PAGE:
GUIDE brightness/contrast function explained

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Ivan Tanczos
Ivan Tanczos on 13 May 2021
Edited: DGM on 9 May 2022
Hi,
I caame across a function for my MATLAB GUIDE program in which i adjust the contrast and brightness of my image using sliders. The function works perfectly however i dont seem to understand the function at all, could anyone explain the lines of code below? Thanks a lot.
function I = filterImage(I, brightness, contrast)
I = double(I);
% Normalize
Imin = min(I(:));
Imax = max(I(:));
I = (I-Imin)/(Imax-Imin);
% Apply contrast filter
I = I.^(contrast+1.02);
% Undo normalization
I = I*(Imax-Imin) + Imin;
% Normalize again
Imin = min(I(:));
Imax = max(I(:));
I = (I-Imin)/(Imax-Imin);
% Apply brightness filter
I = I + brightness;
% Undo normalization
I = I*(Imax-Imin) + Imin;
end

Answers (1)

DGM
DGM on 9 May 2022
Edited: DGM on 9 May 2022
I wouldn't say the code "works perfectly", since it doesn't do what is implied that it does -- though in its defense, its lack of documentation means that it makes no actual explicit claims of purpose or behavior.
First off, this isn't a brightness and contrast tool. It's a brightness and gamma tool. Could you say that gamma adjustment changes contrast? Sure, but you can also say that brightness adjustment changes contrast or that drawing a smiley face on the image changes contrast. You wouldn't call either of those "contrast adjustment".
Second, the parameterization of the gamma adjustment has some nonsense arbitrary offset. I have a feeling that this was copied out of some other code wherein gamma was controlled by a linearized parameter that has been omitted from this implementation.
Third, there's a whole bunch of pointless obfuscation going on with normalizing and denormalizing for no reason. The image is nomalized with respect to its extrema instead of its nominal data range, so the transformation (the gamma adjustment) is going to be with respect to those extrema instead of with respect to the class-specific black and white values as they normally would be.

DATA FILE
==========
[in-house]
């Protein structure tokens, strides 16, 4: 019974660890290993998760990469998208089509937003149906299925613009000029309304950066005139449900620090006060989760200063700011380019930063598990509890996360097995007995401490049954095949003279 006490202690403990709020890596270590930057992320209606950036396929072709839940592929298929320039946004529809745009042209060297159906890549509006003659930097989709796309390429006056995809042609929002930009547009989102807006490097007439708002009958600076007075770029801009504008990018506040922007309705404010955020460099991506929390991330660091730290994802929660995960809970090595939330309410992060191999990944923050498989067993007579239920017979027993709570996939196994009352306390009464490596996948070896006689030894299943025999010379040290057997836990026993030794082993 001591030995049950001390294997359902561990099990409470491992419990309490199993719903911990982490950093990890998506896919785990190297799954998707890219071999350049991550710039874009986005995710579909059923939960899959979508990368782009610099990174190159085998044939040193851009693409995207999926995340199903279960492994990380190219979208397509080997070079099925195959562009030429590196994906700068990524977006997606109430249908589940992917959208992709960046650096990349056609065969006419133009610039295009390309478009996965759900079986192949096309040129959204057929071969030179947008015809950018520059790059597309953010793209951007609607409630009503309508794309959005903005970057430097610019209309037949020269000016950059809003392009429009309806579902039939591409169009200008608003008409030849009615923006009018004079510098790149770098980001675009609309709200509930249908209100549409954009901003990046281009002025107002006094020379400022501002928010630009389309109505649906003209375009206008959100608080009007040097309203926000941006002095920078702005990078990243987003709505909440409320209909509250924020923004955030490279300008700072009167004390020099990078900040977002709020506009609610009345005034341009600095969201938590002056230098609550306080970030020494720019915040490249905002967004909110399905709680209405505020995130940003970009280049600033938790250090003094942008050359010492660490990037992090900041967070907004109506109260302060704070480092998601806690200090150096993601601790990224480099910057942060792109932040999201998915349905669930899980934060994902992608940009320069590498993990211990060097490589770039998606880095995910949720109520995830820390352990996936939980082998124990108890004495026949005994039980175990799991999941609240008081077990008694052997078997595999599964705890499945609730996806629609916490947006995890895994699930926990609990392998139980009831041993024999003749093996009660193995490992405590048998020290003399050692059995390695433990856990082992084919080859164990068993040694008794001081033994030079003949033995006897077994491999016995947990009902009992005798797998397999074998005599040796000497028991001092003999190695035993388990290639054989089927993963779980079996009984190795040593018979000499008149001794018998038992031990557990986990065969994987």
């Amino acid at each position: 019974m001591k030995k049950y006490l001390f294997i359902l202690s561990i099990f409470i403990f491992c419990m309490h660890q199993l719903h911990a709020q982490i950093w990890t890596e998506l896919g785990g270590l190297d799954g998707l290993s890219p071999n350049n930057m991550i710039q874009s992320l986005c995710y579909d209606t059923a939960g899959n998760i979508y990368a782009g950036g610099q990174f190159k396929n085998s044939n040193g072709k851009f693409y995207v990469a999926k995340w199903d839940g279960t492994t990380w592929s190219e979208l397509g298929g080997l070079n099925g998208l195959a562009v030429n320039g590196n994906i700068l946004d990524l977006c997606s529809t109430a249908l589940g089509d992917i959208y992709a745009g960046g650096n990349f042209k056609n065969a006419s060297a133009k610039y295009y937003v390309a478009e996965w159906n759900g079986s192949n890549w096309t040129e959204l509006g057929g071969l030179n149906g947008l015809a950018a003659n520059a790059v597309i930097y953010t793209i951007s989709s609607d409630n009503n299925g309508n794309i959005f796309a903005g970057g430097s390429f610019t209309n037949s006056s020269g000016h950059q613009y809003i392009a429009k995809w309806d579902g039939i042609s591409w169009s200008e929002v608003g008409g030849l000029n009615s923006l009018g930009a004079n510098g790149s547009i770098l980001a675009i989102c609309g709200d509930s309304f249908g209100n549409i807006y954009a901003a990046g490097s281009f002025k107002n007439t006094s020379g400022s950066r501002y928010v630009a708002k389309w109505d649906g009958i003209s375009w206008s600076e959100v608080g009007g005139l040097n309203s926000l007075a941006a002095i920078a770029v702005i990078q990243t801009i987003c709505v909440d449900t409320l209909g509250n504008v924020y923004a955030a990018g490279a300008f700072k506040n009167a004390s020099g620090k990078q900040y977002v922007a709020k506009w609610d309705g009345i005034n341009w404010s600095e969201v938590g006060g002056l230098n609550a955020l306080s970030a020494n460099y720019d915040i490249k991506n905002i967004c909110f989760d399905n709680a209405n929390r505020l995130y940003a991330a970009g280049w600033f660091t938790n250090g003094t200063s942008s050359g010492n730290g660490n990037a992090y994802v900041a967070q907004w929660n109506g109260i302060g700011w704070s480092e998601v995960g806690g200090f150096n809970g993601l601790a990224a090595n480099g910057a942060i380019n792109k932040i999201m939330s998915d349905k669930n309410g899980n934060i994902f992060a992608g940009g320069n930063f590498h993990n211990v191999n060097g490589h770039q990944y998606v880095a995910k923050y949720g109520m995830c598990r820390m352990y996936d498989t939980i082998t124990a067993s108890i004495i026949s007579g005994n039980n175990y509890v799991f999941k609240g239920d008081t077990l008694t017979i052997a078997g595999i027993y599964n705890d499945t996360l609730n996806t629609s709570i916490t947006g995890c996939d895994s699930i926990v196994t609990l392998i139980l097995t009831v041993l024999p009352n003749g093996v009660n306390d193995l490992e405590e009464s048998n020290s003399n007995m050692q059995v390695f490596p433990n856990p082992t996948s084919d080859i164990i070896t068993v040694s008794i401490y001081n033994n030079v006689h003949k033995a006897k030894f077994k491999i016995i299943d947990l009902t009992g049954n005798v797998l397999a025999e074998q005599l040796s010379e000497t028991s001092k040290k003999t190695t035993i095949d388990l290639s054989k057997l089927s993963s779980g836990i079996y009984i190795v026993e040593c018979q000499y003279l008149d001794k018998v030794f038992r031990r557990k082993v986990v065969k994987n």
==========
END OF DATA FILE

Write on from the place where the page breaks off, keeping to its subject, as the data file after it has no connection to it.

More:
To further the ridiculousness of it all, the fact that gamma adjustment is done with respect to extrema instead of with respect to nominal data range means that the extreme range of data in the image cannot change unless the brightness adjustment causes truncation. For certain interpretations of the word "contrast", that particular restriction means that this "contrast filter" literally cannot change the image contrast.
% this whole part can be replaced by im2double(I)
I = double(I);
% Normalize
Imin = min(I(:));
Imax = max(I(:));
I = (I-Imin)/(Imax-Imin);
% this isn't a "contrast filter"
% Apply contrast filter
I = I.^(contrast+1.02);
% this whole mess does literally nothing
% Undo normalization
I = I*(Imax-Imin) + Imin;
% Normalize again
Imin = min(I(:));
Imax = max(I(:));
I = (I-Imin)/(Imax-Imin);
% this is fine
% Apply brightness filter
I = I + brightness;
% this denormalization will rescale the image to the correct range
% for the original class, but it won't actually cast the output
% back to the same class, so the output will likely be incorrectly
% scaled for its class.
% Undo normalization
I = I*(Imax-Imin) + Imin;
Okay, so enough digging on that. We've all made mistakes, and we've all written things that were built on misunderstandings. So if you did want to adjust brightness and contrast in a simple fashion, how would you do it?
Here's a handful of ideas:
The brightness/contrast routine roughly described in that answer is what is used (in part) in MIMT imbcg(). If all you need is a simple brightness/contrast tool as you'd find in an image editor, that should suffice. If you want to know how to write something that does the same thing, just open it up and read it.
A = imread('pout.tif');
B = imbcg(A,'b',0.1,'c',0.3);
imshow([A B])

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